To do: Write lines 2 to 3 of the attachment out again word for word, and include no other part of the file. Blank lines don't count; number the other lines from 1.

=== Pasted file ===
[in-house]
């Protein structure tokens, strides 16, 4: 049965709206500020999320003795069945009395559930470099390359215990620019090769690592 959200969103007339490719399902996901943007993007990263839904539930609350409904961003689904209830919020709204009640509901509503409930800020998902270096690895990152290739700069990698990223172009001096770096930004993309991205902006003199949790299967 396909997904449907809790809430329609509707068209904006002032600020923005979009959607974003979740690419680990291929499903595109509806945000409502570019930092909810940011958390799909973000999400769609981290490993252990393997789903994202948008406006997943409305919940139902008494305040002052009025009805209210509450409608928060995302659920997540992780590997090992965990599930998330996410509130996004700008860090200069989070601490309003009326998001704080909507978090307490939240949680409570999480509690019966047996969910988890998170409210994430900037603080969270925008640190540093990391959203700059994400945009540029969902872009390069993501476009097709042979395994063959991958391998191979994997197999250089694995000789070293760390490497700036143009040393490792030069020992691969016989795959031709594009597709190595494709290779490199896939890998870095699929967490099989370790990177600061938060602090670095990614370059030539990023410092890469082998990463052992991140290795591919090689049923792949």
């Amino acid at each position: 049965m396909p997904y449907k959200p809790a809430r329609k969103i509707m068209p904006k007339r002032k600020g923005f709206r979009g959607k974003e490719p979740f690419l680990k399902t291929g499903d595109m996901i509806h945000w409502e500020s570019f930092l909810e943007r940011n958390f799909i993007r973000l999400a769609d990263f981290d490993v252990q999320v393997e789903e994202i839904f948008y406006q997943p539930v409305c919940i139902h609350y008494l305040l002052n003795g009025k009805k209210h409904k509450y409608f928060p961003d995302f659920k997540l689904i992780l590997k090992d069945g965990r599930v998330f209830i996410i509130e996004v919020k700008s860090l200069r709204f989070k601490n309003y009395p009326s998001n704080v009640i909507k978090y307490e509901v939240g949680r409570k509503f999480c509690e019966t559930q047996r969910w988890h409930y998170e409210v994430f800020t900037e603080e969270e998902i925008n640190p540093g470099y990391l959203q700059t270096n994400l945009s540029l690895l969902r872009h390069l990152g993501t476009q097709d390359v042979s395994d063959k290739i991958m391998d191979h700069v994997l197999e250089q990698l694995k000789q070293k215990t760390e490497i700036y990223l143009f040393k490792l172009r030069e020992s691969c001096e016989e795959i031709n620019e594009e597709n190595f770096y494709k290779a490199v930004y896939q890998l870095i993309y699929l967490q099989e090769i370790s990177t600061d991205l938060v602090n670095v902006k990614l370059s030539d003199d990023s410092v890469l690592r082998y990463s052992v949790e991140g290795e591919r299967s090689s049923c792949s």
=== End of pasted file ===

């Protein structure tokens, strides 16, 4: 049965709206500020999320003795069945009395559930470099390359215990620019090769690592 959200969103007339490719399902996901943007993007990263839904539930609350409904961003689904209830919020709204009640509901509503409930800020998902270096690895990152290739700069990698990223172009001096770096930004993309991205902006003199949790299967 396909997904449907809790809430329609509707068209904006002032600020923005979009959607974003979740690419680990291929499903595109509806945000409502570019930092909810940011958390799909973000999400769609981290490993252990393997789903994202948008406006997943409305919940139902008494305040002052009025009805209210509450409608928060995302659920997540992780590997090992965990599930998330996410509130996004700008860090200069989070601490309003009326998001704080909507978090307490939240949680409570999480509690019966047996969910988890998170409210994430900037603080969270925008640190540093990391959203700059994400945009540029969902872009390069993501476009097709042979395994063959991958391998191979994997197999250089694995000789070293760390490497700036143009040393490792030069020992691969016989795959031709594009597709190595494709290779490199896939890998870095699929967490099989370790990177600061938060602090670095990614370059030539990023410092890469082998990463052992991140290795591919090689049923792949």
């Amino acid at each position: 049965m396909p997904y449907k959200p809790a809430r329609k969103i509707m068209p904006k007339r002032k600020g923005f709206r979009g959607k974003e490719p979740f690419l680990k399902t291929g499903d595109m996901i509806h945000w409502e500020s570019f930092l909810e943007r940011n958390f799909i993007r973000l999400a769609d990263f981290d490993v252990q999320v393997e789903e994202i839904f948008y406006q997943p539930v409305c919940i139902h609350y008494l305040l002052n003795g009025k009805k209210h409904k509450y409608f928060p961003d995302f659920k997540l689904i992780l590997k090992d069945g965990r599930v998330f209830i996410i509130e996004v919020k700008s860090l200069r709204f989070k601490n309003y009395p009326s998001n704080v009640i909507k978090y307490e509901v939240g949680r409570k509503f999480c509690e019966t559930q047996r969910w988890h409930y998170e409210v994430f800020t900037e603080e969270e998902i925008n640190p540093g470099y990391l959203q700059t270096n994400l945009s540029l690895l969902r872009h390069l990152g993501t476009q097709d390359v042979s395994d063959k290739i991958m391998d191979h700069v994997l197999e250089q990698l694995k000789q070293k215990t760390e490497i700036y990223l143009f040393k490792l172009r030069e020992s691969c001096e016989e795959i031709n620019e594009e597709n190595f770096y494709k290779a490199v930004y896939q890998l870095i993309y699929l967490q099989e090769i370790s990177t600061d991205l938060v602090n670095v902006k990614l370059s030539d003199d990023s410092v890469l690592r082998y990463s052992v949790e991140g290795e591919r299967s090689s049923c792949s």